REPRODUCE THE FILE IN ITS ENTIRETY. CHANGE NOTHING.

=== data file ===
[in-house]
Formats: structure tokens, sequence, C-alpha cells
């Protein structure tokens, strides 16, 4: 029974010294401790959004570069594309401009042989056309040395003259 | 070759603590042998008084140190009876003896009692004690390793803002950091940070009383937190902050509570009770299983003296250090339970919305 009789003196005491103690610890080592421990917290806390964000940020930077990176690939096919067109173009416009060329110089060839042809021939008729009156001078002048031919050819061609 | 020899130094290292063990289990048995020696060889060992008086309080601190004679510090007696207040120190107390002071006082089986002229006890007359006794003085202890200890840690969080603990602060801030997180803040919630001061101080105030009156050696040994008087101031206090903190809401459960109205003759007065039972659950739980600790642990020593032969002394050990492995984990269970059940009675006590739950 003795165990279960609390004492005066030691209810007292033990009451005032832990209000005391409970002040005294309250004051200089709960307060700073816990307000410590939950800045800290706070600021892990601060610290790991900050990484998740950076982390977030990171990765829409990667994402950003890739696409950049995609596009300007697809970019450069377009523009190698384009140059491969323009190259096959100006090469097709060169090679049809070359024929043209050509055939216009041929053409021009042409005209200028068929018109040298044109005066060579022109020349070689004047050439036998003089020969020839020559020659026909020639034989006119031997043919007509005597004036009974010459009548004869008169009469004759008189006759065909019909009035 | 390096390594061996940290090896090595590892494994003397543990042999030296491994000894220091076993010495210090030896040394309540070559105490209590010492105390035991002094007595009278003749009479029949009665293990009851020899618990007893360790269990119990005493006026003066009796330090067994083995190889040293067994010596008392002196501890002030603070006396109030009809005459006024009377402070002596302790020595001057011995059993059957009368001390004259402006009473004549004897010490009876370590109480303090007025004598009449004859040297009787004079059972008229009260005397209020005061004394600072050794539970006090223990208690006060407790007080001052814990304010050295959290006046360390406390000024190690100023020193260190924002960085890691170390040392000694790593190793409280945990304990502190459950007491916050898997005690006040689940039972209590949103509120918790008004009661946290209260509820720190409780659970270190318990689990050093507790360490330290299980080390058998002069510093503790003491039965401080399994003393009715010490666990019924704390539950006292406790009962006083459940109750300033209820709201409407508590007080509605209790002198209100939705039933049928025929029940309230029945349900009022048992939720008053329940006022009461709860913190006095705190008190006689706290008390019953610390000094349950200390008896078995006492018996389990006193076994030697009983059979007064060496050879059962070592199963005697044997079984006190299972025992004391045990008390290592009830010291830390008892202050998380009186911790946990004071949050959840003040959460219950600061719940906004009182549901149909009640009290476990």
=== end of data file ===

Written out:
[in-house]
Formats: structure tokens, sequence, C-alpha cells
């Protein structure tokens, strides 16, 4: 029974010294401790959004570069594309401009042989056309040395003259 | 070759603590042998008084140190009876003896009692004690390793803002950091940070009383937190902050509570009770299983003296250090339970919305 009789003196005491103690610890080592421990917290806390964000940020930077990176690939096919067109173009416009060329110089060839042809021939008729009156001078002048031919050819061609 | 020899130094290292063990289990048995020696060889060992008086309080601190004679510090007696207040120190107390002071006082089986002229006890007359006794003085202890200890840690969080603990602060801030997180803040919630001061101080105030009156050696040994008087101031206090903190809401459960109205003759007065039972659950739980600790642990020593032969002394050990492995984990269970059940009675006590739950 003795165990279960609390004492005066030691209810007292033990009451005032832990209000005391409970002040005294309250004051200089709960307060700073816990307000410590939950800045800290706070600021892990601060610290790991900050990484998740950076982390977030990171990765829409990667994402950003890739696409950049995609596009300007697809970019450069377009523009190698384009140059491969323009190259096959100006090469097709060169090679049809070359024929043209050509055939216009041929053409021009042409005209200028068929018109040298044109005066060579022109020349070689004047050439036998003089020969020839020559020659026909020639034989006119031997043919007509005597004036009974010459009548004869008169009469004759008189006759065909019909009035 | 390096390594061996940290090896090595590892494994003397543990042999030296491994000894220091076993010495210090030896040394309540070559105490209590010492105390035991002094007595009278003749009479029949009665293990009851020899618990007893360790269990119990005493006026003066009796330090067994083995190889040293067994010596008392002196501890002030603070006396109030009809005459006024009377402070002596302790020595001057011995059993059957009368001390004259402006009473004549004897010490009876370590109480303090007025004598009449004859040297009787004079059972008229009260005397209020005061004394600072050794539970006090223990208690006060407790007080001052814990304010050295959290006046360390406390000024190690100023020193260190924002960085890691170390040392000694790593190793409280945990304990502190459950007491916050898997005690006040689940039972209590949103509120918790008004009661946290209260509820720190409780659970270190318990689990050093507790360490330290299980080390058998002069510093503790003491039965401080399994003393009715010490666990019924704390539950006292406790009962006083459940109750300033209820709201409407508590007080509605209790002198209100939705039933049928025929029940309230029945349900009022048992939720008053329940006022009461709860913190006095705190008190006689706290008390019953610390000094349950200390008896078995006492018996389990006193076994030697009983059979007064060496050879059962070592199963005697044997079984006190299972025992004391045990008390290592009830010291830390008892202050998380009186911790946990004071949050959840003040959460219950600061719940906004009182549901149909009640009290476990």